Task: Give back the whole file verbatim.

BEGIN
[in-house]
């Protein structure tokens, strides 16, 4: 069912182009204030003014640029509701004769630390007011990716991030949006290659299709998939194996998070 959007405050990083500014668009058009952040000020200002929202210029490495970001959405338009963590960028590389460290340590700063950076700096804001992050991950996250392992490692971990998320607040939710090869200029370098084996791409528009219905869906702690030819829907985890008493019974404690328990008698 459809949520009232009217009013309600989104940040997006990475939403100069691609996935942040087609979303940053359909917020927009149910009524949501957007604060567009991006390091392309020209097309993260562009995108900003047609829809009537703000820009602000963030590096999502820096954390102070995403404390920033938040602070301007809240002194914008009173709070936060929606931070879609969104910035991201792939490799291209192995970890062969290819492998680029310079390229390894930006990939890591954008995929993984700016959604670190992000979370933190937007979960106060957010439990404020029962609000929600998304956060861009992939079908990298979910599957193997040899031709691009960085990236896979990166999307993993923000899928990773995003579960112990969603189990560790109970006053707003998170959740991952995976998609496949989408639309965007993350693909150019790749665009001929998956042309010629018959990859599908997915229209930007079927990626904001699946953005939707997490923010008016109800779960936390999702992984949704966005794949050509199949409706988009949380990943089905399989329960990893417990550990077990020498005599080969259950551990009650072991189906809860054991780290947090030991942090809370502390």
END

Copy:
[in-house]
């Protein structure tokens, strides 16, 4: 069912182009204030003014640029509701004769630390007011990716991030949006290659299709998939194996998070 959007405050990083500014668009058009952040000020200002929202210029490495970001959405338009963590960028590389460290340590700063950076700096804001992050991950996250392992490692971990998320607040939710090869200029370098084996791409528009219905869906702690030819829907985890008493019974404690328990008698 459809949520009232009217009013309600989104940040997006990475939403100069691609996935942040087609979303940053359909917020927009149910009524949501957007604060567009991006390091392309020209097309993260562009995108900003047609829809009537703000820009602000963030590096999502820096954390102070995403404390920033938040602070301007809240002194914008009173709070936060929606931070879609969104910035991201792939490799291209192995970890062969290819492998680029310079390229390894930006990939890591954008995929993984700016959604670190992000979370933190937007979960106060957010439990404020029962609000929600998304956060861009992939079908990298979910599957193997040899031709691009960085990236896979990166999307993993923000899928990773995003579960112990969603189990560790109970006053707003998170959740991952995976998609496949989408639309965007993350693909150019790749665009001929998956042309010629018959990859599908997915229209930007079927990626904001699946953005939707997490923010008016109800779960936390999702992984949704966005794949050509199949409706988009949380990943089905399989329960990893417990550990077990020498005599080969259950551990009650072991189906809860054991780290947090030991942090809370502390």